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Are there theories of approaches to history, or styles of history, insofar as the subject is taught at schools and universities?

For example, E. P. Thompson seems to favour a Marxist interpretation of certain events in his work, supported by references to the works of other historians and verifiable evidence. Winston Churchill seemed more loose, almost anecdotal, in some works I have read. Bertie Russell's "History of Western Philosophy" is a well-referenced and polished, but occasionally subjective, work.

I have heard (somewhere!) that Chinese historians favour an approach where there is actual documentation or other tangible evidence.

I appreciate that history books are written to appeal to a variety of different audiences, but I am more interested in what is acceptable to other academics. Would, just for sake of example, Thompson's, Churchill's or Russell's works be harshly criticized at some academic level because they do not conform to certain (modern) standards?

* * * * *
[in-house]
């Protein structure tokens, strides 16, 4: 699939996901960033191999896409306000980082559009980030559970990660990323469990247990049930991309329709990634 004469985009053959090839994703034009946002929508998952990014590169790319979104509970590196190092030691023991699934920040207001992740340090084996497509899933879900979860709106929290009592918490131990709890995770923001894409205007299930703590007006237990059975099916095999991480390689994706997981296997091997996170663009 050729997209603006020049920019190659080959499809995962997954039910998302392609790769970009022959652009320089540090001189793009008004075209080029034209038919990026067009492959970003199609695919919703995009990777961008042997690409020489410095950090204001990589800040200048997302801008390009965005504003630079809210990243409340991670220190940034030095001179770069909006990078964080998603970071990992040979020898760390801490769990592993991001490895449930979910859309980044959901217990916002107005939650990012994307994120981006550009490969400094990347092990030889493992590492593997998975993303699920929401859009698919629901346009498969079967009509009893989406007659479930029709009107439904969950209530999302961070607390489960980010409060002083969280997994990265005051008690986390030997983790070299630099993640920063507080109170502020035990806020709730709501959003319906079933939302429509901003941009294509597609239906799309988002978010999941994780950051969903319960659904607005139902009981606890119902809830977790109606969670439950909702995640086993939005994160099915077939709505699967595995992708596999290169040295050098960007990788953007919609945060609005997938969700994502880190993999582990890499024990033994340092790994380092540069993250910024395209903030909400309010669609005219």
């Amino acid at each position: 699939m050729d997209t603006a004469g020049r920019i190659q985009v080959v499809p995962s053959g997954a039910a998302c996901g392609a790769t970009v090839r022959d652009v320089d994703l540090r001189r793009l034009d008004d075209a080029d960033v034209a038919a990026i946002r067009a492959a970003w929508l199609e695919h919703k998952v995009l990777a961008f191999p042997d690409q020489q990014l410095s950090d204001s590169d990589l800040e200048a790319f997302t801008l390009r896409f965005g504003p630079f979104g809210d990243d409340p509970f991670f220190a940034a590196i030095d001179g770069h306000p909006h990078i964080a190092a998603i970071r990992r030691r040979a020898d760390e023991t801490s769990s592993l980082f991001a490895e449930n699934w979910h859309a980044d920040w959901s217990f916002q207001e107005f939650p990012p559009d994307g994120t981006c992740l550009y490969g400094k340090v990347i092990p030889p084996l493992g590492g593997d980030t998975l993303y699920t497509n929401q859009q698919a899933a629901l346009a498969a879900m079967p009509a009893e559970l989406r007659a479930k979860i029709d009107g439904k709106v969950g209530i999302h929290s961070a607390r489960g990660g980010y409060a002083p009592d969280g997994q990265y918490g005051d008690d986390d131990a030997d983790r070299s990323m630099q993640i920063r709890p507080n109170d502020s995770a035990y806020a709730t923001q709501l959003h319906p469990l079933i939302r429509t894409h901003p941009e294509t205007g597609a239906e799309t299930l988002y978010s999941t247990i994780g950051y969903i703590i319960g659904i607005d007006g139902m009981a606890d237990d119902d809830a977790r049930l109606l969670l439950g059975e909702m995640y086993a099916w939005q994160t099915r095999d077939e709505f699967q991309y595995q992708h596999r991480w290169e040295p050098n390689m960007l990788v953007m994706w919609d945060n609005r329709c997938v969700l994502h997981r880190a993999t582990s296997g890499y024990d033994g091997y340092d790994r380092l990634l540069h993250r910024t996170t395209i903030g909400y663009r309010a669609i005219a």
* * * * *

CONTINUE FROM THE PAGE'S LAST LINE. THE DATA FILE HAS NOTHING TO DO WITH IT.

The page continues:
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    Hi, and welcome to the site. Yes, there are (almost) as many interpretations of history as there are historians to support them! I suggest you read some historiography (History in Practice by Jordanova is one I happen to have on my shelf, but there are others). History cannot be studied in a lab or replicated; a Marxist will interpret the same events quite differently to a Liberal or right-wing historian. – TheHonRose Apr 25 '16 at 11:04
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    Excellent. Or, in short, I should start with the wiki page: en.wikipedia.org/wiki/Historiography and then continue with some of the cited works. – Lysistrata Apr 27 '16 at 2:35
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As the first comment mentions, there are MANY ways to approach history. You may not notice it if you are not in a college history department, but history has many branches (and sub branches, and sub sub branches, etc.). For example, some historians would identify themselves as

  • Cultural Historians (studying the culture of past periods),